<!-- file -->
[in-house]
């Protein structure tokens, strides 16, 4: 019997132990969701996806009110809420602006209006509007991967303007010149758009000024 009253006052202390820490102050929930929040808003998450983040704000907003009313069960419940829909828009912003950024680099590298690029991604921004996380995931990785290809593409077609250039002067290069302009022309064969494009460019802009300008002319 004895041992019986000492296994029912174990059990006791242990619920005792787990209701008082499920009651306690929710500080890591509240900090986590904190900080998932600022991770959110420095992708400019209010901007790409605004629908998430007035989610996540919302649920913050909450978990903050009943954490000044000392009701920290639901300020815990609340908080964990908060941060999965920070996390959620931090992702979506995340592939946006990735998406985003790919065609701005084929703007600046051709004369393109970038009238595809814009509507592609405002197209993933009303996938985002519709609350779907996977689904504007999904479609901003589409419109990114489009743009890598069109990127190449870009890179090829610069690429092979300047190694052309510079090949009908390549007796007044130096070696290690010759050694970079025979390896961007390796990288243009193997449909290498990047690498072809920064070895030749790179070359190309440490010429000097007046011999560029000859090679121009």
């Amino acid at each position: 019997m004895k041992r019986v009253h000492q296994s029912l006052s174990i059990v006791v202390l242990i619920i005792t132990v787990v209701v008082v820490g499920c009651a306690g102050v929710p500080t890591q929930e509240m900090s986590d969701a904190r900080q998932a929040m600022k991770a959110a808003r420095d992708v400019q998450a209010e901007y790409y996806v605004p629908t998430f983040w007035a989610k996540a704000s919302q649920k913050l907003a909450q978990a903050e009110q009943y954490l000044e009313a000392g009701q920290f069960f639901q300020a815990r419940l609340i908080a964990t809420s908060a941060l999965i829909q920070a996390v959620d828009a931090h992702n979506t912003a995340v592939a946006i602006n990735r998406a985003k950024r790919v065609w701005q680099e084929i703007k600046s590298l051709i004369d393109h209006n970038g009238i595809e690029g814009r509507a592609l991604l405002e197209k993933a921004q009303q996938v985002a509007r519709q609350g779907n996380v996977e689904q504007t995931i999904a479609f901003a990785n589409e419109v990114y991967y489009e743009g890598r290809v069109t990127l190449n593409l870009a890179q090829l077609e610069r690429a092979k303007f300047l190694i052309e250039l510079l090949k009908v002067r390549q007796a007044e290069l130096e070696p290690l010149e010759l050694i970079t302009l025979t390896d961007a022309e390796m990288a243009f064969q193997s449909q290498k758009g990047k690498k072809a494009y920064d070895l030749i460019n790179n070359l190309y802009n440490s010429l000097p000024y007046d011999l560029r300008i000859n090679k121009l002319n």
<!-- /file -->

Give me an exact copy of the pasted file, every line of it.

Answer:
[in-house]
């Protein structure tokens, strides 16, 4: 019997132990969701996806009110809420602006209006509007991967303007010149758009000024 009253006052202390820490102050929930929040808003998450983040704000907003009313069960419940829909828009912003950024680099590298690029991604921004996380995931990785290809593409077609250039002067290069302009022309064969494009460019802009300008002319 004895041992019986000492296994029912174990059990006791242990619920005792787990209701008082499920009651306690929710500080890591509240900090986590904190900080998932600022991770959110420095992708400019209010901007790409605004629908998430007035989610996540919302649920913050909450978990903050009943954490000044000392009701920290639901300020815990609340908080964990908060941060999965920070996390959620931090992702979506995340592939946006990735998406985003790919065609701005084929703007600046051709004369393109970038009238595809814009509507592609405002197209993933009303996938985002519709609350779907996977689904504007999904479609901003589409419109990114489009743009890598069109990127190449870009890179090829610069690429092979300047190694052309510079090949009908390549007796007044130096070696290690010759050694970079025979390896961007390796990288243009193997449909290498990047690498072809920064070895030749790179070359190309440490010429000097007046011999560029000859090679121009």
């Amino acid at each position: 019997m004895k041992r019986v009253h000492q296994s029912l006052s174990i059990v006791v202390l242990i619920i005792t132990v787990v209701v008082v820490g499920c009651a306690g102050v929710p500080t890591q929930e509240m900090s986590d969701a904190r900080q998932a929040m600022k991770a959110a808003r420095d992708v400019q998450a209010e901007y790409y996806v605004p629908t998430f983040w007035a989610k996540a704000s919302q649920k913050l907003a909450q978990a903050e009110q009943y954490l000044e009313a000392g009701q920290f069960f639901q300020a815990r419940l609340i908080a964990t809420s908060a941060l999965i829909q920070a996390v959620d828009a931090h992702n979506t912003a995340v592939a946006i602006n990735r998406a985003k950024r790919v065609w701005q680099e084929i703007k600046s590298l051709i004369d393109h209006n970038g009238i595809e690029g814009r509507a592609l991604l405002e197209k993933a921004q009303q996938v985002a509007r519709q609350g779907n996380v996977e689904q504007t995931i999904a479609f901003a990785n589409e419109v990114y991967y489009e743009g890598r290809v069109t990127l190449n593409l870009a890179q090829l077609e610069r690429a092979k303007f300047l190694i052309e250039l510079l090949k009908v002067r390549q007796a007044e290069l130096e070696p290690l010149e010759l050694i970079t302009l025979t390896d961007a022309e390796m990288a243009f064969q193997s449909q290498k758009g990047k690498k072809a494009y920064d070895l030749i460019n790179n070359l190309y802009n440490s010429l000097p000024y007046d011999l560029r300008i000859n090679k121009l002319n």